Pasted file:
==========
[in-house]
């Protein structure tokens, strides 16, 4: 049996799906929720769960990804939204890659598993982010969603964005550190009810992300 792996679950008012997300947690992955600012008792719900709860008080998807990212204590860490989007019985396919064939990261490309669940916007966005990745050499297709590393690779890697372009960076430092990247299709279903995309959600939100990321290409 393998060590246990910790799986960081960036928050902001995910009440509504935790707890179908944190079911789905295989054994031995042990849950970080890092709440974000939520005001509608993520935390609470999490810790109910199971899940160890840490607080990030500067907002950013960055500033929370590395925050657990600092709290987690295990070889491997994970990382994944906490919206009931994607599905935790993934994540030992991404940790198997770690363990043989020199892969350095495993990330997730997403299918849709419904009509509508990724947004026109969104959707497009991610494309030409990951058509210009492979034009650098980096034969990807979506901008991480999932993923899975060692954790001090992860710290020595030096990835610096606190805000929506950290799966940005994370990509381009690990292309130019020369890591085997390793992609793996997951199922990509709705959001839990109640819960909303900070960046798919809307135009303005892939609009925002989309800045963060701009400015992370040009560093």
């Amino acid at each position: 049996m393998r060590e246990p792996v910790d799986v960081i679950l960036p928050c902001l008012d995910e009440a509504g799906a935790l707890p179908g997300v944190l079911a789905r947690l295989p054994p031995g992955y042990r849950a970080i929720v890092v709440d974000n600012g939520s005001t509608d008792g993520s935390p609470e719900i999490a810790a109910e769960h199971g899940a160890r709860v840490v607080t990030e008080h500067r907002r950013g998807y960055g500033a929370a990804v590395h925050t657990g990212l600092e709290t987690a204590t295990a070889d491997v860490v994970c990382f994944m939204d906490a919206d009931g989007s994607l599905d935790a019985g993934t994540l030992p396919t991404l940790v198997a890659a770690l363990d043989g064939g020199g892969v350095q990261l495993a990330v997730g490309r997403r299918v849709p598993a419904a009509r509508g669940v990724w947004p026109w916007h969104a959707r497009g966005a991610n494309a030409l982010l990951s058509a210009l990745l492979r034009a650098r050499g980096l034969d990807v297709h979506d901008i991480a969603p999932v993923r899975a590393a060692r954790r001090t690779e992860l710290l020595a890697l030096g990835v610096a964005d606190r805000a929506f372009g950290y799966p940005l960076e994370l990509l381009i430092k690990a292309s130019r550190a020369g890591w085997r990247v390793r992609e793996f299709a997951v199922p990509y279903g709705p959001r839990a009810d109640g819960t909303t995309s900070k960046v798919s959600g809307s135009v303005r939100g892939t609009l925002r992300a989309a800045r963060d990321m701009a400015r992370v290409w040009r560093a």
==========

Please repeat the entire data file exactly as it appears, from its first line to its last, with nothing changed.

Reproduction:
[in-house]
């Protein structure tokens, strides 16, 4: 049996799906929720769960990804939204890659598993982010969603964005550190009810992300 792996679950008012997300947690992955600012008792719900709860008080998807990212204590860490989007019985396919064939990261490309669940916007966005990745050499297709590393690779890697372009960076430092990247299709279903995309959600939100990321290409 393998060590246990910790799986960081960036928050902001995910009440509504935790707890179908944190079911789905295989054994031995042990849950970080890092709440974000939520005001509608993520935390609470999490810790109910199971899940160890840490607080990030500067907002950013960055500033929370590395925050657990600092709290987690295990070889491997994970990382994944906490919206009931994607599905935790993934994540030992991404940790198997770690363990043989020199892969350095495993990330997730997403299918849709419904009509509508990724947004026109969104959707497009991610494309030409990951058509210009492979034009650098980096034969990807979506901008991480999932993923899975060692954790001090992860710290020595030096990835610096606190805000929506950290799966940005994370990509381009690990292309130019020369890591085997390793992609793996997951199922990509709705959001839990109640819960909303900070960046798919809307135009303005892939609009925002989309800045963060701009400015992370040009560093």
């Amino acid at each position: 049996m393998r060590e246990p792996v910790d799986v960081i679950l960036p928050c902001l008012d995910e009440a509504g799906a935790l707890p179908g997300v944190l079911a789905r947690l295989p054994p031995g992955y042990r849950a970080i929720v890092v709440d974000n600012g939520s005001t509608d008792g993520s935390p609470e719900i999490a810790a109910e769960h199971g899940a160890r709860v840490v607080t990030e008080h500067r907002r950013g998807y960055g500033a929370a990804v590395h925050t657990g990212l600092e709290t987690a204590t295990a070889d491997v860490v994970c990382f994944m939204d906490a919206d009931g989007s994607l599905d935790a019985g993934t994540l030992p396919t991404l940790v198997a890659a770690l363990d043989g064939g020199g892969v350095q990261l495993a990330v997730g490309r997403r299918v849709p598993a419904a009509r509508g669940v990724w947004p026109w916007h969104a959707r497009g966005a991610n494309a030409l982010l990951s058509a210009l990745l492979r034009a650098r050499g980096l034969d990807v297709h979506d901008i991480a969603p999932v993923r899975a590393a060692r954790r001090t690779e992860l710290l020595a890697l030096g990835v610096a964005d606190r805000a929506f372009g950290y799966p940005l960076e994370l990509l381009i430092k690990a292309s130019r550190a020369g890591w085997r990247v390793r992609e793996f299709a997951v199922p990509y279903g709705p959001r839990a009810d109640g819960t909303t995309s900070k960046v798919s959600g809307s135009v303005r939100g892939t609009l925002r992300a989309a800045r963060d990321m701009a400015r992370v290409w040009r560093a």